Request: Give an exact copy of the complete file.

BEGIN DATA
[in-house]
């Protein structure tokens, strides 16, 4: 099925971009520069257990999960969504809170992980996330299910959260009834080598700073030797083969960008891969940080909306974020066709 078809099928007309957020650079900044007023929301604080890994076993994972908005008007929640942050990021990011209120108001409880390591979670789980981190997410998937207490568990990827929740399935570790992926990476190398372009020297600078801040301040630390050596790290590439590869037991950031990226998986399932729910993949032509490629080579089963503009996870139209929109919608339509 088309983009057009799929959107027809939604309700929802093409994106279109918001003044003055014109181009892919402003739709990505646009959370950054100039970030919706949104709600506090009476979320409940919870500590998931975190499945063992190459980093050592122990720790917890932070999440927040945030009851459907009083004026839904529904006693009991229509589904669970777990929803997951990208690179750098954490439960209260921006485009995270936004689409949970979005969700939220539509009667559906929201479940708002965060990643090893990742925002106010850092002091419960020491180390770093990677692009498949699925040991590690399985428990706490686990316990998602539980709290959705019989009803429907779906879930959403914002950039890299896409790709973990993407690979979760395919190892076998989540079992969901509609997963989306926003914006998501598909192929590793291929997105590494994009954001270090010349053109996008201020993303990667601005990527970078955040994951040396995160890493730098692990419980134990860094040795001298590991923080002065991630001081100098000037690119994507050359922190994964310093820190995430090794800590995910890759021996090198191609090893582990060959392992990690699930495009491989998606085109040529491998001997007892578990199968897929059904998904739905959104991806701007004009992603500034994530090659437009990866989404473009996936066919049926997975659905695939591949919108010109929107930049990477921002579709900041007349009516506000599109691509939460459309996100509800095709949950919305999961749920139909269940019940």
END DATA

[in-house]
């Protein structure tokens, strides 16, 4: 099925971009520069257990999960969504809170992980996330299910959260009834080598700073030797083969960008891969940080909306974020066709 078809099928007309957020650079900044007023929301604080890994076993994972908005008007929640942050990021990011209120108001409880390591979670789980981190997410998937207490568990990827929740399935570790992926990476190398372009020297600078801040301040630390050596790290590439590869037991950031990226998986399932729910993949032509490629080579089963503009996870139209929109919608339509 088309983009057009799929959107027809939604309700929802093409994106279109918001003044003055014109181009892919402003739709990505646009959370950054100039970030919706949104709600506090009476979320409940919870500590998931975190499945063992190459980093050592122990720790917890932070999440927040945030009851459907009083004026839904529904006693009991229509589904669970777990929803997951990208690179750098954490439960209260921006485009995270936004689409949970979005969700939220539509009667559906929201479940708002965060990643090893990742925002106010850092002091419960020491180390770093990677692009498949699925040991590690399985428990706490686990316990998602539980709290959705019989009803429907779906879930959403914002950039890299896409790709973990993407690979979760395919190892076998989540079992969901509609997963989306926003914006998501598909192929590793291929997105590494994009954001270090010349053109996008201020993303990667601005990527970078955040994951040396995160890493730098692990419980134990860094040795001298590991923080002065991630001081100098000037690119994507050359922190994964310093820190995430090794800590995910890759021996090198191609090893582990060959392992990690699930495009491989998606085109040529491998001997007892578990199968897929059904998904739905959104991806701007004009992603500034994530090659437009990866989404473009996936066919049926997975659905695939591949919108010109929107930049990477921002579709900041007349009516506000599109691509939460459309996100509800095709949950919305999961749920139909269940019940």